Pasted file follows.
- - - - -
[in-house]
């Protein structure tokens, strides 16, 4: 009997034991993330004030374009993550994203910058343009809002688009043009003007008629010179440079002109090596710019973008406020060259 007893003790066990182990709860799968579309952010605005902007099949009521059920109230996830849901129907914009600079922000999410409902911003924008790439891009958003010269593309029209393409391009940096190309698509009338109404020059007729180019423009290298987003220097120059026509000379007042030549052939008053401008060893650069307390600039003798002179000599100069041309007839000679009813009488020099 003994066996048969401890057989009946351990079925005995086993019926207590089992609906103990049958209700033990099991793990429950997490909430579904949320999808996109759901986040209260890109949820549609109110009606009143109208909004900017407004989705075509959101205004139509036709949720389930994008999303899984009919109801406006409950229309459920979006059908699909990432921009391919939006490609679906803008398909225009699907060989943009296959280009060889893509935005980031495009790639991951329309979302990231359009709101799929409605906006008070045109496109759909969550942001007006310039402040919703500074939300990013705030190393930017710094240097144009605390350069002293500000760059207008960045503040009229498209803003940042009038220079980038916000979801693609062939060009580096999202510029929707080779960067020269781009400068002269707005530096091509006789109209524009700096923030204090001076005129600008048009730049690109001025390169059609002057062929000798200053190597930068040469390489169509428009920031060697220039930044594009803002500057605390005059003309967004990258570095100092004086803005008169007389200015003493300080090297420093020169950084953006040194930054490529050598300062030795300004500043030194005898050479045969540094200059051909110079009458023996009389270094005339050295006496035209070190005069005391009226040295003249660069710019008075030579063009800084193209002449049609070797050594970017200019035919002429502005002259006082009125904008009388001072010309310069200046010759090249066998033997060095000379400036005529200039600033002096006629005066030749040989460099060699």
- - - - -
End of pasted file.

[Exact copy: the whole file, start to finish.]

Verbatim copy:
[in-house]
């Protein structure tokens, strides 16, 4: 009997034991993330004030374009993550994203910058343009809002688009043009003007008629010179440079002109090596710019973008406020060259 007893003790066990182990709860799968579309952010605005902007099949009521059920109230996830849901129907914009600079922000999410409902911003924008790439891009958003010269593309029209393409391009940096190309698509009338109404020059007729180019423009290298987003220097120059026509000379007042030549052939008053401008060893650069307390600039003798002179000599100069041309007839000679009813009488020099 003994066996048969401890057989009946351990079925005995086993019926207590089992609906103990049958209700033990099991793990429950997490909430579904949320999808996109759901986040209260890109949820549609109110009606009143109208909004900017407004989705075509959101205004139509036709949720389930994008999303899984009919109801406006409950229309459920979006059908699909990432921009391919939006490609679906803008398909225009699907060989943009296959280009060889893509935005980031495009790639991951329309979302990231359009709101799929409605906006008070045109496109759909969550942001007006310039402040919703500074939300990013705030190393930017710094240097144009605390350069002293500000760059207008960045503040009229498209803003940042009038220079980038916000979801693609062939060009580096999202510029929707080779960067020269781009400068002269707005530096091509006789109209524009700096923030204090001076005129600008048009730049690109001025390169059609002057062929000798200053190597930068040469390489169509428009920031060697220039930044594009803002500057605390005059003309967004990258570095100092004086803005008169007389200015003493300080090297420093020169950084953006040194930054490529050598300062030795300004500043030194005898050479045969540094200059051909110079009458023996009389270094005339050295006496035209070190005069005391009226040295003249660069710019008075030579063009800084193209002449049609070797050594970017200019035919002429502005002259006082009125904008009388001072010309310069200046010759090249066998033997060095000379400036005529200039600033002096006629005066030749040989460099060699």